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On Being with Krista Tippett is a public radio project delving into the human side of news stories + issues. Curated + edited by senior editor Trent Gilliss.

We publish guest contributions. We edit long; we scrapbook. We do big ideas + deep meaning. We answer questions.

We've even won a couple of Webbys + a Peabody Award.

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Unearthing a Cherokee-Slave Narrative at a Plantation Home

by David McGuire, guest contributor

Chief Vann House MuseumAn exhibit detailing the construction of the historic house mentioned. (Photo courtesy of Chief Vann House Museum)

Some stories in our families, and in our culture, get passed down. Some lay hidden, or are actively forgotten. Public historian Tiya Miles has worked on the latter — unearthing the painful histories of African slave ownership by Cherokees in the 19th century.

In this short excerpt from our upcoming show, “Toward Living Memory,” Miles explains how one fragment of an archival document led to a meaningful change at the plantation home of Cherokee Chief Vann.

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Robert Coles on the Spiritual Intuition of Children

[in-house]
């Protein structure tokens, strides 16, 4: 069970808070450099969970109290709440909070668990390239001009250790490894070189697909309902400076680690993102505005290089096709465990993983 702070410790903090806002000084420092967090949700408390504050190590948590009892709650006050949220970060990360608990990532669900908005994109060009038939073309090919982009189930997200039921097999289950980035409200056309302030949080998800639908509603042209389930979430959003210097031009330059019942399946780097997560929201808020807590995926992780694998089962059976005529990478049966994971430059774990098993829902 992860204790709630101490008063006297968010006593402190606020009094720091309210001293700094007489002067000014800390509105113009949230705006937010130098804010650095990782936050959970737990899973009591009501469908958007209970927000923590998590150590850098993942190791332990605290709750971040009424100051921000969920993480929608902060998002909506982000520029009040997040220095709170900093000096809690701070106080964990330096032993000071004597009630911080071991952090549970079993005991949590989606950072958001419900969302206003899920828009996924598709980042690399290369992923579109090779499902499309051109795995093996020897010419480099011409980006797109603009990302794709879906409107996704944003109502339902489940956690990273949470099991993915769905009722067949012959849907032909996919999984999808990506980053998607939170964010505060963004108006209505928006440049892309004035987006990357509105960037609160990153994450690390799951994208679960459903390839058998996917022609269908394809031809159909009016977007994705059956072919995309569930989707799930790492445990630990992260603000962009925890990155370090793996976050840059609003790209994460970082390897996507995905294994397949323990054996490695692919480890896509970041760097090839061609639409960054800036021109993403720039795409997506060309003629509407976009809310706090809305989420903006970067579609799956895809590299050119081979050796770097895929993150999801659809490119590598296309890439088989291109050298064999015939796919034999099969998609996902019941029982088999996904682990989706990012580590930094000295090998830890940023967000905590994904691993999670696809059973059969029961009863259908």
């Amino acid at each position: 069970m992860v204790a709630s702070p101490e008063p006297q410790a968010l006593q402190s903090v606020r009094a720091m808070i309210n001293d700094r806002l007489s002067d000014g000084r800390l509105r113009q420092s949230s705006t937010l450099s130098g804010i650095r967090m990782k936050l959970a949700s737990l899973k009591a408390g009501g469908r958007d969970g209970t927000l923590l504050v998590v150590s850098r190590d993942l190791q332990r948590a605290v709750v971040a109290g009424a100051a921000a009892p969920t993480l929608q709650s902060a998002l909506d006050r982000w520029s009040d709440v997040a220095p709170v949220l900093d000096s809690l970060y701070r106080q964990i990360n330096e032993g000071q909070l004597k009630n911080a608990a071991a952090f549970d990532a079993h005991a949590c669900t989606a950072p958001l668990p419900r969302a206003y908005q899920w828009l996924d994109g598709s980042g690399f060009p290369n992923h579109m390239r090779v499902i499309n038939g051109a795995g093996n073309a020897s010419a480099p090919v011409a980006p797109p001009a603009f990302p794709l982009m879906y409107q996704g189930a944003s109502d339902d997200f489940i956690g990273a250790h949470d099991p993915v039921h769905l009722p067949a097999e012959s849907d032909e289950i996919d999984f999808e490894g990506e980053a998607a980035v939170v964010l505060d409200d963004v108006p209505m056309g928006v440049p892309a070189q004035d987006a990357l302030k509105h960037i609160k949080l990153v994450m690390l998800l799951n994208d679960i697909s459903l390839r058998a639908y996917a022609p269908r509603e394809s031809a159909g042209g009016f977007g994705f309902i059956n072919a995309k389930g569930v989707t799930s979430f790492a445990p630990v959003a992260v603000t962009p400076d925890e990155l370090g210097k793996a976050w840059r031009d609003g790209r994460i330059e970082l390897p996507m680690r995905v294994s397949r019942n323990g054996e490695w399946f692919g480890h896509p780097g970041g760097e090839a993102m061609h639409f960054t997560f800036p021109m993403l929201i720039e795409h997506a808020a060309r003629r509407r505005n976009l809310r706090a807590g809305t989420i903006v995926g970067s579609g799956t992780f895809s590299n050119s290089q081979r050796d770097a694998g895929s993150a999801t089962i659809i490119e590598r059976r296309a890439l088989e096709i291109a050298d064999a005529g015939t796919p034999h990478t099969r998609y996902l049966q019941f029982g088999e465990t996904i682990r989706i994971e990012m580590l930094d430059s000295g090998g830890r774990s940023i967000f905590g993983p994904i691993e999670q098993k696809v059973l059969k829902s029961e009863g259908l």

» download (mp3, 5:38)
Shiraz Janjua, Associate Producer

As promised, here’s preview audio for our upcoming program with Robert Coles, a child psychiatrist who often deals with the spiritual lives of children. Originally, he was a prominent voice in an older Speaking of Faith program, Children and God. I believe that was just the second episode of SOF I ever listened to, and I remember loving it, yet apparently the program was beginning to show its age. The program also featured three voices. Back then, they said a radio program with just one long interview for one entire hour was a crazy idea. It’ll never work!

Kate and Rob listened to Robert Coles’ full interview with Krista again, and were convinced we had to bring this back to air as a one-voice show, taking it completely back to the drawing board and producing a new show from it. Here’s a rough tidbit from the new program we’re producing. Enjoy! The full program is scheduled for the first week of January.

Editor’s Note: You can now listen to the entire program on the Web site for “Robert Coles and the Inner Lives of Children.

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Amy Sullivan on Moral Leadership
Shiraz Janjua, Associate Producer

Having grown up in Canada, I look at the presidential campaign with a bit of befuddlement. The issues in Canadian politics are different, and the parliamentary system lessens the impact of a leader’s biography and charisma. No campaigning politician ever feels the need to explain his or her religious convictions (or lack thereof).

But in this segment of Krista’s interview with TIME Magazine editor Amy Sullivan, I finally heard a compelling historical explanation for this fascination with the personality and religion of the President of the United States. In October, this will be the first part of a two-part look at religion in the current election. More on that second part in a few days.